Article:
Study: Meditation Improves Cognitive Skills in Four Days
If you are still undecided whether to sign up for that meditation class, perhaps this piece of research news would do the trick.
A study published on the journal Consciousness and Cognition found that 20 minutes of meditation each day can improve cognitive skills in as short as four days.
The research, which involved 63 students randomly split into two groups, trained one group on mindfulness meditation while the other group listened to J.R.R. Tolkein's fantasy novel, The Hobbit. Before and after the experiment, students from both groups were assessed on their mood and cognitive functions, including memory, concentration and visual attention.
A total of 49 students completed the experiment. All of them reported an improvement in mood, but only students in the meditation group fared a noticeable improvement in cognitive abilities. They scored consistently higher averages than those in the listening group on all tests.
"Simply stated, the profound improvements that we found after just four days of meditation training — are really surprising," said Fadel Zeidan, a post-doctoral researcher at Wake Forest University School of Medicine, and a former doctoral student at the University of North Carolina at Charlotte, where the research was conducted. "It goes to show that the mind is, in fact, easily changeable and highly influenced, especially by meditation."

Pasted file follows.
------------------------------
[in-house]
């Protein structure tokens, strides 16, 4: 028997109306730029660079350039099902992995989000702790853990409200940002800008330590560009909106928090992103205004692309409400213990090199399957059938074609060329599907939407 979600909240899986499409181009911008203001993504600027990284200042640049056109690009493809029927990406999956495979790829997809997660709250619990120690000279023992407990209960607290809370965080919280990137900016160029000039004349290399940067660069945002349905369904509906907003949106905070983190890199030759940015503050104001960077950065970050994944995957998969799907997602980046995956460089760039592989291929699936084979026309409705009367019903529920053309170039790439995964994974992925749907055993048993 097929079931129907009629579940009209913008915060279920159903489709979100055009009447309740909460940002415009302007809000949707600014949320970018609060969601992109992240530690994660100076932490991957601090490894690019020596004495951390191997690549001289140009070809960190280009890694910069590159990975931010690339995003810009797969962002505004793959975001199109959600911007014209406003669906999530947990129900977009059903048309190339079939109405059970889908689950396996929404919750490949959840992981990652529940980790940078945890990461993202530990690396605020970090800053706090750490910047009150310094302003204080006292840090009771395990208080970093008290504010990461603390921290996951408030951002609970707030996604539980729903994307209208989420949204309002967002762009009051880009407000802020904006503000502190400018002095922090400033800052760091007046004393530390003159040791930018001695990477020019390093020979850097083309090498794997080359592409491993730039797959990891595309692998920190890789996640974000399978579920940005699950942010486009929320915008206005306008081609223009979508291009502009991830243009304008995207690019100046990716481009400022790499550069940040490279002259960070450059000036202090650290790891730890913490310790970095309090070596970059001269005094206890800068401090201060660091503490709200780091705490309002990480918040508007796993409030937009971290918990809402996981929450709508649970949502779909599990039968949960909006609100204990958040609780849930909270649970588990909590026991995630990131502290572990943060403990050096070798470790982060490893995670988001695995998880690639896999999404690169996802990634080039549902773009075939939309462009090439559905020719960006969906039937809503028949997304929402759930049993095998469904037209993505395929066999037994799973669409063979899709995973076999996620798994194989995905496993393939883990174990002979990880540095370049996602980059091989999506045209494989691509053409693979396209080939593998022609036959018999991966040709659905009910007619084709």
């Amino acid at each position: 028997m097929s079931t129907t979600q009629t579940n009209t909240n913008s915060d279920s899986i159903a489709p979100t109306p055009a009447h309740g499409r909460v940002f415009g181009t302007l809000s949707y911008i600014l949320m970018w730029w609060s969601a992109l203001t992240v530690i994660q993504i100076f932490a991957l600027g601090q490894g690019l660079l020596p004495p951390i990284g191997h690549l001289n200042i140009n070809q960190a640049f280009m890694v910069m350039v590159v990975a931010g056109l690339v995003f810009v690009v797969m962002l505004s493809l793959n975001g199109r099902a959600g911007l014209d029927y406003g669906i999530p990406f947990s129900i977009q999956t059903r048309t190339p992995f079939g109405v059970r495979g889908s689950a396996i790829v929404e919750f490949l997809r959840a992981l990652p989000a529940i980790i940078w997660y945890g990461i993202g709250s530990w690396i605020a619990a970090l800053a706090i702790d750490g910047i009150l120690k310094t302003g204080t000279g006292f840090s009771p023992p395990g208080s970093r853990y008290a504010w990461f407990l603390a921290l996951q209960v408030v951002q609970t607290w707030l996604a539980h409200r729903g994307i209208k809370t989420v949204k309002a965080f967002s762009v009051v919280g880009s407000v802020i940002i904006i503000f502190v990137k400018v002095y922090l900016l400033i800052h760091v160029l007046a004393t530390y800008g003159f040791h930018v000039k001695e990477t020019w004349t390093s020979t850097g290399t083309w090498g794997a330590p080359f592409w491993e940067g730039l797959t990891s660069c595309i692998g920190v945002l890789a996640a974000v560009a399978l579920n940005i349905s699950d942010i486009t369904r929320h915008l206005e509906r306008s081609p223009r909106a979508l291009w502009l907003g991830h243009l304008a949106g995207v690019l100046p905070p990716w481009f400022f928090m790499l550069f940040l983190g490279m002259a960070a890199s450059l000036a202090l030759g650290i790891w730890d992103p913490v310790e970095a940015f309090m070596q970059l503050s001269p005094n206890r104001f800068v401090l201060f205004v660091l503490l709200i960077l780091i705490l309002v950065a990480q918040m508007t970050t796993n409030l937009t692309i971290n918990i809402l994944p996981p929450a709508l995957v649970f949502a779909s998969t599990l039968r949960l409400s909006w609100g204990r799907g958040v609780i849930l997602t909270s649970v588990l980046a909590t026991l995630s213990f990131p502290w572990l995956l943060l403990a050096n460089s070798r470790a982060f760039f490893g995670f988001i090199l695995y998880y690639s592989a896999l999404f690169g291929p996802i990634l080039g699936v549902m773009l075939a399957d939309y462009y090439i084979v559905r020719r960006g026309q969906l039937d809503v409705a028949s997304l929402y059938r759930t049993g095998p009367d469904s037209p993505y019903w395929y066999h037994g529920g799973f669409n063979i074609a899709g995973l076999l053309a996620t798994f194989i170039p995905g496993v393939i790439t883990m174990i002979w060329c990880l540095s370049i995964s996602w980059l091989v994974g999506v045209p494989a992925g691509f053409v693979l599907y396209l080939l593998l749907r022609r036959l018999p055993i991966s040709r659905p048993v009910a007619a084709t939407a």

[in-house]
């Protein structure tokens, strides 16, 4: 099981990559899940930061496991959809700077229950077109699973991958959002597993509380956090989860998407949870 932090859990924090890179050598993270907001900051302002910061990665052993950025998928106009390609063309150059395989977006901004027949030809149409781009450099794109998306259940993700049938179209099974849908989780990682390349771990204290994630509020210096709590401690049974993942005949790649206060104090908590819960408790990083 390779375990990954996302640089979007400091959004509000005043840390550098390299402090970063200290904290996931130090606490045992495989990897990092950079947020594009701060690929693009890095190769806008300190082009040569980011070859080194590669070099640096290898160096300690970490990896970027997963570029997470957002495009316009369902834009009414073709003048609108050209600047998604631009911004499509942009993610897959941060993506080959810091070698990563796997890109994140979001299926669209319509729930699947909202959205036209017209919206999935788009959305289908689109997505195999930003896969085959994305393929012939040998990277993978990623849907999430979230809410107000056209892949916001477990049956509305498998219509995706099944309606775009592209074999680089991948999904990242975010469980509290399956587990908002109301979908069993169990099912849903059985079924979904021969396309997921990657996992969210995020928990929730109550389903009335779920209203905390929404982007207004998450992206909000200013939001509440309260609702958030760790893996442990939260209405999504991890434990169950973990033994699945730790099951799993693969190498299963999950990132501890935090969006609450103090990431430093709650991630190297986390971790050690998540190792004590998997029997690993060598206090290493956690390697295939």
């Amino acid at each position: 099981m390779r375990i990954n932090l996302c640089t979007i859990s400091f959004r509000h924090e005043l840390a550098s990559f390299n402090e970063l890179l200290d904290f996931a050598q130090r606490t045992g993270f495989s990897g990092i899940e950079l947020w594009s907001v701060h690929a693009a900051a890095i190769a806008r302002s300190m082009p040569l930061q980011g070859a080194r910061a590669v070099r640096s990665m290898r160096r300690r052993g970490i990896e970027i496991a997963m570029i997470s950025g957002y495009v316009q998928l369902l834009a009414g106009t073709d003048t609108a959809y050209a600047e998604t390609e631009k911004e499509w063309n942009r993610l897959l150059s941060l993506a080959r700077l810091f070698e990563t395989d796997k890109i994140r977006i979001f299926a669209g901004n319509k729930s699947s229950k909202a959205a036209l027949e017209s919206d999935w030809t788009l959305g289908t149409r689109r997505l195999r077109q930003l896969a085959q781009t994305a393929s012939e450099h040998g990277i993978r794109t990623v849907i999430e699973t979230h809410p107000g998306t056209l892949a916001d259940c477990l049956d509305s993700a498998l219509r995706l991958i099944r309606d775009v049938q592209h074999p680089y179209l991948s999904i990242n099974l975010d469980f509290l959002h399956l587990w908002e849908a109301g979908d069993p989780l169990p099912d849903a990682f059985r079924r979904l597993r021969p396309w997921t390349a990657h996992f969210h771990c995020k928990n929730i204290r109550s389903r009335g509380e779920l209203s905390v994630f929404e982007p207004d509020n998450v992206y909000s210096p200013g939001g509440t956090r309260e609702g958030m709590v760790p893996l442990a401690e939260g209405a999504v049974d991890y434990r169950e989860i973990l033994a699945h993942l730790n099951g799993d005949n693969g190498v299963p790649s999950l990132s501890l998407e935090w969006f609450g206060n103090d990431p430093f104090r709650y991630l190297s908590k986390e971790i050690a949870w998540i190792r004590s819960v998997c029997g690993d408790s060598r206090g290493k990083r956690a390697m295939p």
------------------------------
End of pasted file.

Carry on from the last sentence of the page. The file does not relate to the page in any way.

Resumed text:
In one particular test called the "computer adaptive n-back task," the meditation group did as much as ten times better than the control group. This test required participants to remember whether a stimulus had been shown two steps earlier in a sequence. Every correct answer will speed up the next stimulus, increasing the difficulty of the test. The group briefly trained in meditation scored an average of ten consecutive correct answers compared to the listening group`s one.
"The meditation group did especially better on all the cognitive tests that were timed," Zeidan noted. "In tasks where participants had to process information under time constraints causing stress, the group briefly trained in mindfulness performed significantly better."Continued on the next page